PERSISTENCE OF MEMORY
Observe and focus on your opponents
By Jack Clayton
The rise in poker popularity the last decade has skyrocketed. Draw poker, stud, community card, Texas Hold ’Em and Omaha are all challenging variants and the interest has been phenomenal— and proﬁtable, if you know when to hold ’em, fold ’em and bluﬀ.
There is so much to the game, from holding the right cards to the psychological aspect of sizing up your opponents while keeping them guessing at your own stoic “poker face.” There’s another old joke, this time around the Las Vegas Strip, about a guy who dropped into a poker tournament, turned a hundred dollars into a hundred thousand, then went all in on a great hand only to get busted. When he returned home his wife asked, “So how’d you do?” The guy shrugged, “I broke even.”
Anything can happen at the card table when you let lady luck run the show, from getting knocked out early, breaking even and having some fun, to riding a run of hot hands to a big payday. However, not all of us play for fun. Just like in the competitive world of business, high ﬁnance and playing commodity or currency markets, there are important steps to understand if you are serious about turning a proﬁt. You lack control over what cards will appear, but you do have complete command over every move you make with those cards, psychological factors and other subtleties. Here are some poker tips to keep in mind if you care less about fun and more about playing to pad your pockets.
Should I Stay or Should I Go?
Like the famous Clash song, a common mistake poker beginners make is to believe that they have to stay in a round because they’ve already put money in the pot, sometimes more than they should have. This is where a novice player begins to hum the tune of an older song, a Dusty Springﬁeld hit: “Wishin’ and Hopin.” Wishing and hoping that the cards suddenly turn in their favor and they turn a hopeless hand into a big kill. Wrong, wrong, wrong.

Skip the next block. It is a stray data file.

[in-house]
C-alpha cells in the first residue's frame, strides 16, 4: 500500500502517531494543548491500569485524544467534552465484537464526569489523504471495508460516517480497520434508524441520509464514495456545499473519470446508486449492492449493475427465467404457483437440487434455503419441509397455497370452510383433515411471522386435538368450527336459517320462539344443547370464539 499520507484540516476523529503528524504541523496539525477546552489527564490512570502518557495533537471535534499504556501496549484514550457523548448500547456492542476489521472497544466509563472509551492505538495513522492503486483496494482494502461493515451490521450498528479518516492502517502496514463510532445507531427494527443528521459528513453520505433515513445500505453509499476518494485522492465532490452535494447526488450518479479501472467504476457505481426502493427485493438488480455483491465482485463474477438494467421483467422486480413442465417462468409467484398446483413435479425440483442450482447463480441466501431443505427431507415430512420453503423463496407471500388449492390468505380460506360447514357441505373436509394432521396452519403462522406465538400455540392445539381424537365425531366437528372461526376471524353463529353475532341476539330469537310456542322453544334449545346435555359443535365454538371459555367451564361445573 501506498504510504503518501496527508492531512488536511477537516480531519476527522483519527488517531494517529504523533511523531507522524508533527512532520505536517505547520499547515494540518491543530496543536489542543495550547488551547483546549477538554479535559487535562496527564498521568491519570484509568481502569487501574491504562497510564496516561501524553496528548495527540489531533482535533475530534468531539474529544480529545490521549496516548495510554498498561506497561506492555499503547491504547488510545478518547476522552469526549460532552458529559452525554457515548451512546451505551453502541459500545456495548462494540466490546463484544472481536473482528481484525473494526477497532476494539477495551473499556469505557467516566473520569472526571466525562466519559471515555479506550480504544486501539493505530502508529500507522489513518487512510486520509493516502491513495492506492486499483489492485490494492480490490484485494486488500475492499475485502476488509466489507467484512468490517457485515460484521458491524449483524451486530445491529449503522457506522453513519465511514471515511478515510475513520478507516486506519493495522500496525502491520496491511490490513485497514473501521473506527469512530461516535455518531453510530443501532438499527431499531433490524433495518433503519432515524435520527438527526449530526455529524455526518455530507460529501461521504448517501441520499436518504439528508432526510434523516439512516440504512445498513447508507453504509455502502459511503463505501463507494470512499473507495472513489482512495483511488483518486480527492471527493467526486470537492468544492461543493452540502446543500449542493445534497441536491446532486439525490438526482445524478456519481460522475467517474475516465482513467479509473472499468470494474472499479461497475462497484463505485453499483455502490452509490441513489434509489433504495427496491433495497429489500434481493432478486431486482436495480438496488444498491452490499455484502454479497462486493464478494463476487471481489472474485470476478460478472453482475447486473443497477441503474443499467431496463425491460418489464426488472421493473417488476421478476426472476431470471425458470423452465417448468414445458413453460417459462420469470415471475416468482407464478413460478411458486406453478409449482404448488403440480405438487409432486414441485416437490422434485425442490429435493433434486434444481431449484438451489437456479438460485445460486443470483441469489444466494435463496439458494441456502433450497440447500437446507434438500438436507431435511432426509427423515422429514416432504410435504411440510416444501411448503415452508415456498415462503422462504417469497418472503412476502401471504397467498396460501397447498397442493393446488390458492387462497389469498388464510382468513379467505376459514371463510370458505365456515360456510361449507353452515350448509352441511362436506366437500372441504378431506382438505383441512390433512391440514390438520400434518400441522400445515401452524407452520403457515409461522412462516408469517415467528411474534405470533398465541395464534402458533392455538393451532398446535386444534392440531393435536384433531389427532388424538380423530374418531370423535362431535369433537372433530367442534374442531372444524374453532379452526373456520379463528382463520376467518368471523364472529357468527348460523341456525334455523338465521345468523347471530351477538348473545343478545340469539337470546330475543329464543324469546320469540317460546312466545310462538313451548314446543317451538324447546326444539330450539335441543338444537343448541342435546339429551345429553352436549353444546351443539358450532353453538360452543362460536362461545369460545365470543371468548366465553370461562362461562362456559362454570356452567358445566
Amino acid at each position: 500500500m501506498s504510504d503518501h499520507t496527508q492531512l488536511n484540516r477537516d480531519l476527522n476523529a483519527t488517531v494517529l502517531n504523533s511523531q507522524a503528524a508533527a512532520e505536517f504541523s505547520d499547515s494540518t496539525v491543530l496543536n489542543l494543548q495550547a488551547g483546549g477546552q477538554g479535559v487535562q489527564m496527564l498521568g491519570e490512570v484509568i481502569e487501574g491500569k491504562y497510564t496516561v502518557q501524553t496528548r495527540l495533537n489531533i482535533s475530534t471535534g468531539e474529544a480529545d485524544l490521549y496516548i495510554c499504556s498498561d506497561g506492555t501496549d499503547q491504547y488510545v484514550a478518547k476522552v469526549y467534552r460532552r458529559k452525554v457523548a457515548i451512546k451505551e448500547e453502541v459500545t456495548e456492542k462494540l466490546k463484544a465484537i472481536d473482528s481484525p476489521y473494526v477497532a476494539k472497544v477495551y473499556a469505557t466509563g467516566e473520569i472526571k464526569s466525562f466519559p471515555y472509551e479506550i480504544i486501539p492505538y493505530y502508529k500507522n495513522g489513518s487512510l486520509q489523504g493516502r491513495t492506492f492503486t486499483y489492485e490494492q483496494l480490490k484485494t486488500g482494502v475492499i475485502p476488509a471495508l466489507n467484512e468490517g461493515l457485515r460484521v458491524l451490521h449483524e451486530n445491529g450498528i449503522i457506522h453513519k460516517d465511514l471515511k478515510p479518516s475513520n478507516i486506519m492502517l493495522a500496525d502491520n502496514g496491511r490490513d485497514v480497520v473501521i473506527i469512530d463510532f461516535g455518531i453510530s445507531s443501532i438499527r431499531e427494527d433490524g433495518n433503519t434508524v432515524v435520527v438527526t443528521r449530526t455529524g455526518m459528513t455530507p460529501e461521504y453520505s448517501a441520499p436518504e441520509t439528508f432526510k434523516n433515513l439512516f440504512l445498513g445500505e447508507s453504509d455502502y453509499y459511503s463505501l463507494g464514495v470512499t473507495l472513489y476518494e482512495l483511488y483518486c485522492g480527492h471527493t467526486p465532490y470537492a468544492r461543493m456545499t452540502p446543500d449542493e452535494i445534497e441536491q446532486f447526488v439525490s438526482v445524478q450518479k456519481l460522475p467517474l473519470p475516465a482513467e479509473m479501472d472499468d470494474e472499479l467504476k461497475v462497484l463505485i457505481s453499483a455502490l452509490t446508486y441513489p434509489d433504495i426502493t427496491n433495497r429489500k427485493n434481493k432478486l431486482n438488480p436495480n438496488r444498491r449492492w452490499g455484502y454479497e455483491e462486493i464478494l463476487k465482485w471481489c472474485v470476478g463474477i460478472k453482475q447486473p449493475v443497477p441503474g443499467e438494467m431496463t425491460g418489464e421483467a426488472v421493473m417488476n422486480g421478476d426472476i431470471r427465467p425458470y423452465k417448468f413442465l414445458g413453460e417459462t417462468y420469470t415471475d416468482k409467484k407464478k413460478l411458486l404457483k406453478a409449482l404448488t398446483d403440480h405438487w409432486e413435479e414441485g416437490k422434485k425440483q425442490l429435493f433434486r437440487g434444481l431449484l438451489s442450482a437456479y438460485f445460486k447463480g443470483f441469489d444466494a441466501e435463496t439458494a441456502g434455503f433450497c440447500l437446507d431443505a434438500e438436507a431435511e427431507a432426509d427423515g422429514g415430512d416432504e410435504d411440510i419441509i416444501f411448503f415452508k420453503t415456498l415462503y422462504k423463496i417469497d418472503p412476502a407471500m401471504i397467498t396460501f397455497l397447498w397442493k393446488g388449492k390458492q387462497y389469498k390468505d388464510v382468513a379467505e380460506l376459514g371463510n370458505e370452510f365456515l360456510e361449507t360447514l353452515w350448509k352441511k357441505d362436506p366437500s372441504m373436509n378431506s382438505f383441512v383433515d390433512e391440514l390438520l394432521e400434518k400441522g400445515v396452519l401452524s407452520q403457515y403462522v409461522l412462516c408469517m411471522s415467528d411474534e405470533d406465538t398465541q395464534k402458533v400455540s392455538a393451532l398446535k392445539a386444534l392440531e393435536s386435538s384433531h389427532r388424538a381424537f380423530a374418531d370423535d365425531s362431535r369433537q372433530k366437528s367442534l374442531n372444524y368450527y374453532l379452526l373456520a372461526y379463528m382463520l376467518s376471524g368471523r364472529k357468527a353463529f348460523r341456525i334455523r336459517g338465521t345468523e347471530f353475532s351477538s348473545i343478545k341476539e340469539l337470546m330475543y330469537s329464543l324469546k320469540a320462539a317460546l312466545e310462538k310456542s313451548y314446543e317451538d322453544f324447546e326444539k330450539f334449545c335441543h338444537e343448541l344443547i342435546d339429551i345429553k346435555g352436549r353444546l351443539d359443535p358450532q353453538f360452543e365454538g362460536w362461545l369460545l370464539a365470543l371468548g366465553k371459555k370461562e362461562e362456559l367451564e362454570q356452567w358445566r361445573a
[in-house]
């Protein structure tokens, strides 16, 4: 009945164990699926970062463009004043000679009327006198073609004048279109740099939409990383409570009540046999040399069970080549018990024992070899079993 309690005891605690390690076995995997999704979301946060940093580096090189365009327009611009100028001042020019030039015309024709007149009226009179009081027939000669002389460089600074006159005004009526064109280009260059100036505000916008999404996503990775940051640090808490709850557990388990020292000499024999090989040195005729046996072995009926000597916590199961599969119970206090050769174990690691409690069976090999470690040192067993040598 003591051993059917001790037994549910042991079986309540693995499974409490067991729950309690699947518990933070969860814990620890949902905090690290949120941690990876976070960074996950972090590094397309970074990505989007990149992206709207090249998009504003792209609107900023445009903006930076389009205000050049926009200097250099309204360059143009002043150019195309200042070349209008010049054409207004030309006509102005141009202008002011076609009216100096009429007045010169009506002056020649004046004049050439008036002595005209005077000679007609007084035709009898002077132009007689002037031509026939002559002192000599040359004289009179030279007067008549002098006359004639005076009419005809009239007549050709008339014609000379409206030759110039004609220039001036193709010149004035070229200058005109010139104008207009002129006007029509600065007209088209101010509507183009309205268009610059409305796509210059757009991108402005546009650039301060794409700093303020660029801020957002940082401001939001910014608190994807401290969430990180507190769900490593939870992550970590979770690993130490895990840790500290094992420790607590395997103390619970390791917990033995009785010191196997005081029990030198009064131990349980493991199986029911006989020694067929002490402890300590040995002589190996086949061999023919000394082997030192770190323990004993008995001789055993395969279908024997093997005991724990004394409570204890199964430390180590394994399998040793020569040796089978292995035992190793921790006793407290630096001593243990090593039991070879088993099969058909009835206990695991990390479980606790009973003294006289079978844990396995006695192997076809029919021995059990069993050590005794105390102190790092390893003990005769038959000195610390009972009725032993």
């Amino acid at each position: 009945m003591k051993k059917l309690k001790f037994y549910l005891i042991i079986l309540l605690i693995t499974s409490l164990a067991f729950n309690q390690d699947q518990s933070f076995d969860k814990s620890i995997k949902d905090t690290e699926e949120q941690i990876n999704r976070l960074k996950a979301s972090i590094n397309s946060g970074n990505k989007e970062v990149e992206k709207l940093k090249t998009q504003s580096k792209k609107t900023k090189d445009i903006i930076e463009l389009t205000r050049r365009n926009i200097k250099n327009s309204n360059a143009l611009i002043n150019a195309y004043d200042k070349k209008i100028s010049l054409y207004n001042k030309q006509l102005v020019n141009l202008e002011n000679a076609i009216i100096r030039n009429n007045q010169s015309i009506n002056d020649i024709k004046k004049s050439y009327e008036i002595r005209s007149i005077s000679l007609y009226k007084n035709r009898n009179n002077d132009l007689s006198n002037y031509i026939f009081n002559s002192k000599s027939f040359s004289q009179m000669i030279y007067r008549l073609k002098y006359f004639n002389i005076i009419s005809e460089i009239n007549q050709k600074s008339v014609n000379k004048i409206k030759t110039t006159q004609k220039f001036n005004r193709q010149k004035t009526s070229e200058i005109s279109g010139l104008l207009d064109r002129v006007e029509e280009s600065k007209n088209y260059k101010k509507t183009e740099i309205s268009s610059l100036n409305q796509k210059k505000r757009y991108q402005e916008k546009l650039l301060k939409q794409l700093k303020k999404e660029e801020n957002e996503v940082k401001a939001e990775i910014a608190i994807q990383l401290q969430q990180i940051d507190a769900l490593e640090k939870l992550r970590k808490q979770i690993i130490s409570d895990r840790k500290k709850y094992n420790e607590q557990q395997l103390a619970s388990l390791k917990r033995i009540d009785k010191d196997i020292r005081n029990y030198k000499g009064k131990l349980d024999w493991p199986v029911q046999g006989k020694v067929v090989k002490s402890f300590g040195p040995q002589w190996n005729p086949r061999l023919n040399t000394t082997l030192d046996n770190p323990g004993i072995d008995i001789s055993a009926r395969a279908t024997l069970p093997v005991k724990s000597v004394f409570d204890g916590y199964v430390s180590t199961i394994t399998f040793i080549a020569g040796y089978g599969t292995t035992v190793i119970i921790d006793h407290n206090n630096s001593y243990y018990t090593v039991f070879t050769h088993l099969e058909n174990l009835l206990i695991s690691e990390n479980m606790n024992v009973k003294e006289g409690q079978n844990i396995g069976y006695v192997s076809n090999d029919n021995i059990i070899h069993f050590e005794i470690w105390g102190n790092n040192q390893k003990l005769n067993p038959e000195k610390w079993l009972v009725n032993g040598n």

Don’t stick with a bad hand hoping the cards turn in your favor. You may get away with it once in a while, but over the long haul it will drag your bankroll down. Don’t feel defeated if you drop out of a hand. Sports bettors shouldn’t chase lost money just as smart poker players shouldn’t chase bad cards. Think like a pragmatist: Getting out to prevent a bigger loss is money saved, not lost.
A Great Memory is Your Best Asset
A lot of people have bad short-term memories, but there are ways to enhance your ability to focus and recall: physical exercise, eating the right foods (ﬁsh, nuts), getting enough sleep, etc. And, of course, if you’re sitting for eight hours at the poker tables, avoid booze.
Why are these health and psychological essentials helpful for poker? Recall! A good memory is a terriﬁc asset and a great memory is a huge advantage. In seven-card stud, for instance, it helps to pay attention to what’s showing and what people have folded when considering calling your opponents. In Texas Hold ’em, it helps to ﬁgure out what the best possible hand could be to ﬁt the ﬂop, as well as making sure you notice any ﬂush and straight possibilities.
The human brain has an astonishing ability to adapt and change, even into old age. The fancy term is neuroplasticity, which simply means with the right stimulation, your brain can form new neural pathways, alter existing connections, and adapt and react better. This helps learning and memory, a pair of essentials in poker, because putting the odds in your favor is the only way to win consistently in sports wagering and cards.
Watch the other players around you. Some will give hints away or develop patterns. This can help you down the road, just as a chess player calculates several moves ahead. Plan in advance when you will bluﬀ or not bluﬀ, don’t do it on a whim. All of this requires intense focus, keeping track of discarded cards, what the opponent’s tendencies are and what moves you will make now and in the near future.
There’s a reason that casinos serve free drinks for slot and blackjack players: it impairs judgment and makes one forget about time. If you want to turn a poker proﬁt, you need to train your body and your mind to be at optimum performance levels. You must be serious, studious and focused. Because if you’re not, your opponent will be… and your money will soon be in their pocket!